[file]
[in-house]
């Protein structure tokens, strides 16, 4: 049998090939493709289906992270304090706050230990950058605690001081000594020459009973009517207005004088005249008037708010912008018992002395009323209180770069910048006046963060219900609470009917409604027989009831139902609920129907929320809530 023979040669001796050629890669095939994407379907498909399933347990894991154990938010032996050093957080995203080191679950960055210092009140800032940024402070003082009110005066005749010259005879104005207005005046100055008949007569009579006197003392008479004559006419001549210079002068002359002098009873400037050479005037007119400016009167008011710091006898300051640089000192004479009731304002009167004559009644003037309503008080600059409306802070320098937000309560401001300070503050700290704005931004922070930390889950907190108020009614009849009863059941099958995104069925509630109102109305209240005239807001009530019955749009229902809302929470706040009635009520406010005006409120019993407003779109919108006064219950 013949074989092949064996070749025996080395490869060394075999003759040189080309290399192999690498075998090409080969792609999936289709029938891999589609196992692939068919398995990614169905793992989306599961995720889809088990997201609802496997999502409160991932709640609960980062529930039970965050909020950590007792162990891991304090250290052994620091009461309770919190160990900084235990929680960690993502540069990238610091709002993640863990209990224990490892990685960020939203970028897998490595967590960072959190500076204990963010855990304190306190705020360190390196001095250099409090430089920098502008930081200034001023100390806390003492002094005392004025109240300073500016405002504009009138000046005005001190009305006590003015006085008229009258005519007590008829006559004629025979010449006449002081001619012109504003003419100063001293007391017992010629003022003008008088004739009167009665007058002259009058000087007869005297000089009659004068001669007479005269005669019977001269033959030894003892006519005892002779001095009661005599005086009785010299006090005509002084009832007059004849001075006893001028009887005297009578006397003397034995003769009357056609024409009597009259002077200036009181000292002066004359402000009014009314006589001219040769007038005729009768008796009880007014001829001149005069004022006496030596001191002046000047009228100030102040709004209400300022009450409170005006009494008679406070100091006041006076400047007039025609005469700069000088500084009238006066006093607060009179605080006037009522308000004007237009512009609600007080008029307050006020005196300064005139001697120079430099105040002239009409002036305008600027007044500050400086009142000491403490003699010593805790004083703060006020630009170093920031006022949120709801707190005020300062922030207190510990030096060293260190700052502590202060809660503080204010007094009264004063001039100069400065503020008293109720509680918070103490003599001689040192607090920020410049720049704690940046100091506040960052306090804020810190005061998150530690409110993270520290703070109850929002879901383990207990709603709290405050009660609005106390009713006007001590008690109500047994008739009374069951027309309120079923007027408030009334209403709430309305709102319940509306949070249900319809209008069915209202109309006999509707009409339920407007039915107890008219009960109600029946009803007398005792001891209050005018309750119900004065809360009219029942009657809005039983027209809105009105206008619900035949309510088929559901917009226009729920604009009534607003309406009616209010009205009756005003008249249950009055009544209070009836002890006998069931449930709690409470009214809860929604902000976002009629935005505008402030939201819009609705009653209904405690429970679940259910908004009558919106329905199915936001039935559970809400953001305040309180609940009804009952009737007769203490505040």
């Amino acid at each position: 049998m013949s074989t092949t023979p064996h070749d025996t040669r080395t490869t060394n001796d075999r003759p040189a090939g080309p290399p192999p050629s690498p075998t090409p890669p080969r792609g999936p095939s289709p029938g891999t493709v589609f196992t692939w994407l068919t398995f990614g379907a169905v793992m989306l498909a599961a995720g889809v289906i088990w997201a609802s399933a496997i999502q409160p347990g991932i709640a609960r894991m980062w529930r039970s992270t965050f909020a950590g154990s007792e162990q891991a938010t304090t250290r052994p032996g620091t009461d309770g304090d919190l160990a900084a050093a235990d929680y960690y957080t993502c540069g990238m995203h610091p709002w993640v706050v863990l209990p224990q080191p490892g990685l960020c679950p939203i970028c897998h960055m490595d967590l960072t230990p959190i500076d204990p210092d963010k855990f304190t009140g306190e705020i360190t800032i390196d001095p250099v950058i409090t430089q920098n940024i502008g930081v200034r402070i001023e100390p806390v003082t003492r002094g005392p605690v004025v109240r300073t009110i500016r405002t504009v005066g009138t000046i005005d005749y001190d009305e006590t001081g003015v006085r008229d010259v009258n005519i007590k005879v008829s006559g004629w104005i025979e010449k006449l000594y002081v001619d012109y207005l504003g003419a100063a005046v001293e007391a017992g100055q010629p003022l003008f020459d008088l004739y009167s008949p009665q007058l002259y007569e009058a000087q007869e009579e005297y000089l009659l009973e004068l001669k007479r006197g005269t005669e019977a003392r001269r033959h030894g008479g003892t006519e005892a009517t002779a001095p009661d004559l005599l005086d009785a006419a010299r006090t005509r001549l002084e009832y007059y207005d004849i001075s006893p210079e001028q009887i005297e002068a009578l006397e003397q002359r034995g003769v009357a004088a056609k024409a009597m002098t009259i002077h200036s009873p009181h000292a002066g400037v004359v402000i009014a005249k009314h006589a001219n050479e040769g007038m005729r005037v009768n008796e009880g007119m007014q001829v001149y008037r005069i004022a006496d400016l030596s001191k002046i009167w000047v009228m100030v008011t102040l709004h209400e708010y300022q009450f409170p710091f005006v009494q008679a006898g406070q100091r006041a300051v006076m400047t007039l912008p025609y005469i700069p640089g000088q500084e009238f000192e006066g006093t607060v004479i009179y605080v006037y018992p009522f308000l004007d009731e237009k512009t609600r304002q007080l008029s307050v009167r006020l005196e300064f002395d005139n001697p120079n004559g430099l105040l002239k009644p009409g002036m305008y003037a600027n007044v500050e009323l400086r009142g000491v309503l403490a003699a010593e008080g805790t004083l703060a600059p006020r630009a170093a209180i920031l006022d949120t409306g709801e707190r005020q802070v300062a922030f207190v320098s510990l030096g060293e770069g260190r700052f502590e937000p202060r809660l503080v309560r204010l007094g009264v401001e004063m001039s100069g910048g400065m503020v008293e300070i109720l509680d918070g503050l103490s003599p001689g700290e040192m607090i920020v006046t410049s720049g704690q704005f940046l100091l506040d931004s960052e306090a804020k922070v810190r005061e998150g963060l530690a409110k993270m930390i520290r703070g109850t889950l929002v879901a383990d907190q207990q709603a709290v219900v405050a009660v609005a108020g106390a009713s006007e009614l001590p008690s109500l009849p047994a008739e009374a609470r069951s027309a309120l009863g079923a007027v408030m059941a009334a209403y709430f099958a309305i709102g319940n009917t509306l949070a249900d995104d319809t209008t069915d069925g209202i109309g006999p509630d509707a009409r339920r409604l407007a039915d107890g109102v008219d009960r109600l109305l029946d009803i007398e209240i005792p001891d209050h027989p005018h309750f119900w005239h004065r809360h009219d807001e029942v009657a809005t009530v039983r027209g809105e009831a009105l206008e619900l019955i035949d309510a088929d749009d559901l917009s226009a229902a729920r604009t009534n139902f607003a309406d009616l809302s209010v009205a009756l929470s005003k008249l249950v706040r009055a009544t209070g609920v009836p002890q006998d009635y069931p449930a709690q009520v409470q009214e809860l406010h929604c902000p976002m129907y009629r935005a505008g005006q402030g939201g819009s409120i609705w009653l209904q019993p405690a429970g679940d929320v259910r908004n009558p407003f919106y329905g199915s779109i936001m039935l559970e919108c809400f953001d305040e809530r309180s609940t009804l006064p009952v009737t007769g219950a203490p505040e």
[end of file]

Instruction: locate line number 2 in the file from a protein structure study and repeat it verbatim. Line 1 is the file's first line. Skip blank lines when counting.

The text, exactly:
């Protein structure tokens, strides 16, 4: 049998090939493709289906992270304090706050230990950058605690001081000594020459009973009517207005004088005249008037708010912008018992002395009323209180770069910048006046963060219900609470009917409604027989009831139902609920129907929320809530 023979040669001796050629890669095939994407379907498909399933347990894991154990938010032996050093957080995203080191679950960055210092009140800032940024402070003082009110005066005749010259005879104005207005005046100055008949007569009579006197003392008479004559006419001549210079002068002359002098009873400037050479005037007119400016009167008011710091006898300051640089000192004479009731304002009167004559009644003037309503008080600059409306802070320098937000309560401001300070503050700290704005931004922070930390889950907190108020009614009849009863059941099958995104069925509630109102109305209240005239807001009530019955749009229902809302929470706040009635009520406010005006409120019993407003779109919108006064219950 013949074989092949064996070749025996080395490869060394075999003759040189080309290399192999690498075998090409080969792609999936289709029938891999589609196992692939068919398995990614169905793992989306599961995720889809088990997201609802496997999502409160991932709640609960980062529930039970965050909020950590007792162990891991304090250290052994620091009461309770919190160990900084235990929680960690993502540069990238610091709002993640863990209990224990490892990685960020939203970028897998490595967590960072959190500076204990963010855990304190306190705020360190390196001095250099409090430089920098502008930081200034001023100390806390003492002094005392004025109240300073500016405002504009009138000046005005001190009305006590003015006085008229009258005519007590008829006559004629025979010449006449002081001619012109504003003419100063001293007391017992010629003022003008008088004739009167009665007058002259009058000087007869005297000089009659004068001669007479005269005669019977001269033959030894003892006519005892002779001095009661005599005086009785010299006090005509002084009832007059004849001075006893001028009887005297009578006397003397034995003769009357056609024409009597009259002077200036009181000292002066004359402000009014009314006589001219040769007038005729009768008796009880007014001829001149005069004022006496030596001191002046000047009228100030102040709004209400300022009450409170005006009494008679406070100091006041006076400047007039025609005469700069000088500084009238006066006093607060009179605080006037009522308000004007237009512009609600007080008029307050006020005196300064005139001697120079430099105040002239009409002036305008600027007044500050400086009142000491403490003699010593805790004083703060006020630009170093920031006022949120709801707190005020300062922030207190510990030096060293260190700052502590202060809660503080204010007094009264004063001039100069400065503020008293109720509680918070103490003599001689040192607090920020410049720049704690940046100091506040960052306090804020810190005061998150530690409110993270520290703070109850929002879901383990207990709603709290405050009660609005106390009713006007001590008690109500047994008739009374069951027309309120079923007027408030009334209403709430309305709102319940509306949070249900319809209008069915209202109309006999509707009409339920407007039915107890008219009960109600029946009803007398005792001891209050005018309750119900004065809360009219029942009657809005039983027209809105009105206008619900035949309510088929559901917009226009729920604009009534607003309406009616209010009205009756005003008249249950009055009544209070009836002890006998069931449930709690409470009214809860929604902000976002009629935005505008402030939201819009609705009653209904405690429970679940259910908004009558919106329905199915936001039935559970809400953001305040309180609940009804009952009737007769203490505040």